The best option though, Ankor by tuk-tuk. If you can expend the cash to rent a tuk-tuk for even one of your days, you’ll be able to explore so many more regions. Make a new friend and split the cost. Tuk-tuks can take you to the further areas of Ankor, and with few people wandering around, you’ll get some amazing alone time in one of the most serene sites of the world. Plus, tuk-tuk time is AMAZING for resting your legs and getting out of the sun for a bit. You’ll just really optimize your time and energy if you rent a tuk-tuk.

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Not to mention, most tuk-tuk drivers grew up in Angkor. Generations and generations (far more than you can honestly comprehend) have lived within these ancient walls. Their knowledge is unparalleled, and will greatly enhance your experience.

Try to avoid the time-wasting confusion that we had, and pick a time and place to meet up if you’re in a big group. Otherwise you’ll spend 45 minutes, like we did, waiting for each other at opposite ends of the temple. Also make sure you have your tuk-tuk driver’s name, license plate, and cell phone number if possible.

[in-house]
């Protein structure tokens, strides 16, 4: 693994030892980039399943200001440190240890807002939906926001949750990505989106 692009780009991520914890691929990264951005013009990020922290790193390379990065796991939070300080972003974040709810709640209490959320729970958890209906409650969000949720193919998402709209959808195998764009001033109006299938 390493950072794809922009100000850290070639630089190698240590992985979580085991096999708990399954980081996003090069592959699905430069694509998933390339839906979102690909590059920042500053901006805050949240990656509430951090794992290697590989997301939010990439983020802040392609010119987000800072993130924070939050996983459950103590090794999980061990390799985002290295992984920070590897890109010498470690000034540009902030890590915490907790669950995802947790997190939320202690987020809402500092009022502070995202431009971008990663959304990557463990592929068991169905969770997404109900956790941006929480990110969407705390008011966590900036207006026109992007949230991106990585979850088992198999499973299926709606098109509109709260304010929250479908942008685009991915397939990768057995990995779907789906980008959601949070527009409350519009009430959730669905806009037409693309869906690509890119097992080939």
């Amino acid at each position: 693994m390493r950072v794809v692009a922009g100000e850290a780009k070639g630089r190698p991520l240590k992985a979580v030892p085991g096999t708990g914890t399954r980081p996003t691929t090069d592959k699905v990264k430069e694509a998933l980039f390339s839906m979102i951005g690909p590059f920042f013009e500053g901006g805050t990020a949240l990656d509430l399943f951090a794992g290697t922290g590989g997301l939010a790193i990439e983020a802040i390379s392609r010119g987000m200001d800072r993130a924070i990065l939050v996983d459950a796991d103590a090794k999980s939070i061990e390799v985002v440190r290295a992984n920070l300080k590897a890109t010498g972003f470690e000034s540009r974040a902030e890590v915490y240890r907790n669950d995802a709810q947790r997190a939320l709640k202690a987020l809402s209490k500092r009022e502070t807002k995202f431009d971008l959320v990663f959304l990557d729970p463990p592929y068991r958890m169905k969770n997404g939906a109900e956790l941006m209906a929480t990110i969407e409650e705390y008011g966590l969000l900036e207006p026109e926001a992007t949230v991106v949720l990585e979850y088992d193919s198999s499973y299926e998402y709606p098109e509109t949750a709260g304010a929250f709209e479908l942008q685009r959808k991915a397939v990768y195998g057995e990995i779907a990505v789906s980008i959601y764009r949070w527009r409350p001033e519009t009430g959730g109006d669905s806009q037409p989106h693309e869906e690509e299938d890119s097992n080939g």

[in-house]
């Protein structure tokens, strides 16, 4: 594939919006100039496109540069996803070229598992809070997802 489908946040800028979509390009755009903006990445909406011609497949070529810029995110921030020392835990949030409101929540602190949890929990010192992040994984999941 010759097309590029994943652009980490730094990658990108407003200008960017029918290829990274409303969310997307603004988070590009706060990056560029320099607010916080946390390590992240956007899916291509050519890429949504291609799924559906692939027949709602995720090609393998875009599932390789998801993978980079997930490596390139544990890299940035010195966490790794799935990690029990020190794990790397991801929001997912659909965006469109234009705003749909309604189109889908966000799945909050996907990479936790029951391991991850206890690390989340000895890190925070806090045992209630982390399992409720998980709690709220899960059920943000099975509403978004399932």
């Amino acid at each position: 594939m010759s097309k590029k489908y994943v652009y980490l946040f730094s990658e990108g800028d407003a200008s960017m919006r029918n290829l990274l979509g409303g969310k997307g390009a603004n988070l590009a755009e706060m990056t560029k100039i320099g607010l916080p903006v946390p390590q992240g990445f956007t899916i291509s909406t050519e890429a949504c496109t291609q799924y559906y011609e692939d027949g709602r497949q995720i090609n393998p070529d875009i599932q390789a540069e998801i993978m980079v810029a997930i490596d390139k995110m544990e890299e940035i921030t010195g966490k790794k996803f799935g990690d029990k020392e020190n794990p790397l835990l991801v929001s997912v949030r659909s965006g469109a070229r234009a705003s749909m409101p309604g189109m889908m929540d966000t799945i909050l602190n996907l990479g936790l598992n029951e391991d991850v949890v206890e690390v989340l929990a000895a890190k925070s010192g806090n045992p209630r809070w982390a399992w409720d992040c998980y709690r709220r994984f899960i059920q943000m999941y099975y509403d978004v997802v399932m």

What We Did

We opted for the three-day pass, even though we only went for two days. As a group of 6, we were able to split the cost of two tuk-tuks, which ended up saving us time and energy, so we were able to pack in more sites per day. Plus, our guides were super informative and knew exactly where we should go, in what order, at what time of day.

We started our first day at about 1pm, so by the time we bought our tickets and really got into the grounds, the sun was low in the sky and people had already started to leave. It’s still hot, but it’s more manageable and way less crowded. Our second day was over by lunch. Albeit, we started before the day even began. By early afternoon, the high heat and exhaustion had us waving the white flag. We ended our day with lunch and went home for a well-deserved cat nap.